Unfractionated heparin (UFH) is the current antithrombotic agent utilized during peripheral angioplasty procedures (PTA). UFH has an unpredictable anticoagulation response, is an indirect thrombin inhibitor, does not inhibit bound thrombin and activates platelets.1 We have recently reported our procedural complications rate (9.2%) during PTA with the use of UFH as a primary anticoagulant.2 Our experience was in concordance with multiple published reports showing a complication rate of 3.5–32.7%.3–9 Bivalirudin, a direct thrombin inhibitor, has been recently shown to reduce both ischemic and bleeding complications during coronary interventions when compared to UFH.10,11 In contrast to UFH, bivalirudin has a short half-life, provides predictable anticoagulation response, and inhibits free and bound thrombin. These properties provide potential benefits over UFH during PTA where thrombin activation is expected to be significant given the extent of atherosclerotic burden and large vessel size dilated with balloon angioplasty. The short half-life of bivalirudin might also allow early sheath removal, less bleeding complications than UFH, and a more reliable anticoagulation with no need for frequent activated clotting time (ACT) measurements during long procedures. Early experience with bivalirudin in the periphery has been recently presented at scientific meetings.12–14 The data appear favorable showing low major bleeding rate and adverse events compared to historic data with UFH. In this single-center experience we report on our in-hospital complication rate during PTA in 48 consecutive patients who received bivalirudin as their primary anticoagulant, and compare this rate to a published historic control from the same institution using the same adverse events endpoints.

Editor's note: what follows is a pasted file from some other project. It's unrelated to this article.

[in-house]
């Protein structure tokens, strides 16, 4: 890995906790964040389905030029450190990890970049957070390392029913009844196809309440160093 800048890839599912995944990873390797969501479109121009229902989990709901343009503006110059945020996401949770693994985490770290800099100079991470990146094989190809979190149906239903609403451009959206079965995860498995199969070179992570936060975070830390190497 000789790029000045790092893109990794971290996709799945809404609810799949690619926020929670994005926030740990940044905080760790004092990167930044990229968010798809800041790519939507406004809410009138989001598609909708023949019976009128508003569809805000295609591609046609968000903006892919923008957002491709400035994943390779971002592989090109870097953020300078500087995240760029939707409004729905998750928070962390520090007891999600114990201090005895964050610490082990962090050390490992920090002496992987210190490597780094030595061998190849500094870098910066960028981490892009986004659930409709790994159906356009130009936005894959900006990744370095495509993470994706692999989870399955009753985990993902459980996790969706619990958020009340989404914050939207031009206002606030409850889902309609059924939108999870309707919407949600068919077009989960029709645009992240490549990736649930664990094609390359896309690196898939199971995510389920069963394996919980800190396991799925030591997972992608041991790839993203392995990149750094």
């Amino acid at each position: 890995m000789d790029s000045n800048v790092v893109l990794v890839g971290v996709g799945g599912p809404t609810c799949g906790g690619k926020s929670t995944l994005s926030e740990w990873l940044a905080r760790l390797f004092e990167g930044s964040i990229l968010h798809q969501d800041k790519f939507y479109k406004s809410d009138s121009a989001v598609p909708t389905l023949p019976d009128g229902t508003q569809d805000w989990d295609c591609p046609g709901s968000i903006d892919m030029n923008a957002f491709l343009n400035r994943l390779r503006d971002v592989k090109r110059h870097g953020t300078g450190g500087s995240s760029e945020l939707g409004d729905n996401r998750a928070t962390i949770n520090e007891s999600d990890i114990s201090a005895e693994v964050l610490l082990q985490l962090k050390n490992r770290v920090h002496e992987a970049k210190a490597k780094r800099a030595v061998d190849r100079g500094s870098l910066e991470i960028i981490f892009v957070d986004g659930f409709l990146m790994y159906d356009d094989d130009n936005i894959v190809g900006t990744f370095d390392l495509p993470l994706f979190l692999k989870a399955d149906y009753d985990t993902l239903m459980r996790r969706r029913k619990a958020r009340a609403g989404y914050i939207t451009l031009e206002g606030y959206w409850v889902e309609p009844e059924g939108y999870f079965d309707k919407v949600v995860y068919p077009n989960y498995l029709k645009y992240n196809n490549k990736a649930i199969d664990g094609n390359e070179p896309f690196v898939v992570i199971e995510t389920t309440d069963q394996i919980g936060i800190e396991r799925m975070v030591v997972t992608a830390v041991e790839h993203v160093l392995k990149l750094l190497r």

MethodsForty-eight consecutive patients underwent PTA from February 5, 2002 through August 6, 2002 at our institution institution using bivalirudin as a primary anticoagulant (0.75 mg/kg bolus, 1.75 mg/kg/hour during the procedure) and did not meet one of the following exclusion criteria: 1) planned staged two or more peripheral procedures during the same hospital stay; 2) acute myocardial infarction (MI) preceding the PTA; 3) the use of elective adjunctive intravenous glycoprotein (GP) IIb/IIIa inhibitors during the procedure; 4) concomitant coronary procedures; or 5) being on continuous intravenous heparin drip prior to the procedure. Clinical, angiographic, and serious event rates were collected prospectively. An interventional cardiologist not involved in the procedure adjudicated the in-hospital serious procedural complications (SPC). SPC were defined as follows: • Major bleed: defined as requiring >= 2 units of PRBC transfusion, retroperitoneal bleed, or a drop of hemoglobin (Hb) after the procedure by more than 3 g/dL; • Vascular complications: defined as an AV fistula or pseudoaneurysm after the procedure when suspected clinically and confirmed by duplex ultrasound; • Death due to procedural complications; • Limb loss; • Need for in-hospital salvage revascularization (angioplasty or surgery) of the same treated vessel; • Embolic stroke. The following clinical variables were collected: age, gender, history of diabetes, MI, angina, hypertension, hyperlipidemia, smoking (never, prior to the past year and within the past year), prior cerebrovascular events, body mass index, blood pressure at onset of procedure, the presence of peripheral vascular disease with ulceration, recent onset of claudication (Statistical analysis. Descriptive statistics on all variables are initially summarized as proportions or mean ± SD. The primary analysis of the study was to estimate the rate of SPCs. Kruskal-Wallis tests were used to compare age and body mass indices across pre-existing conditions. Kaplan-Meier plots and exact log-rank tests were used to contrast procedure times and lengths of stay. Fisher’s exact tests were performed for comparisons of dichotomous and unordered categorical variables. SPC rates are estimated with exact 95% confidence intervals.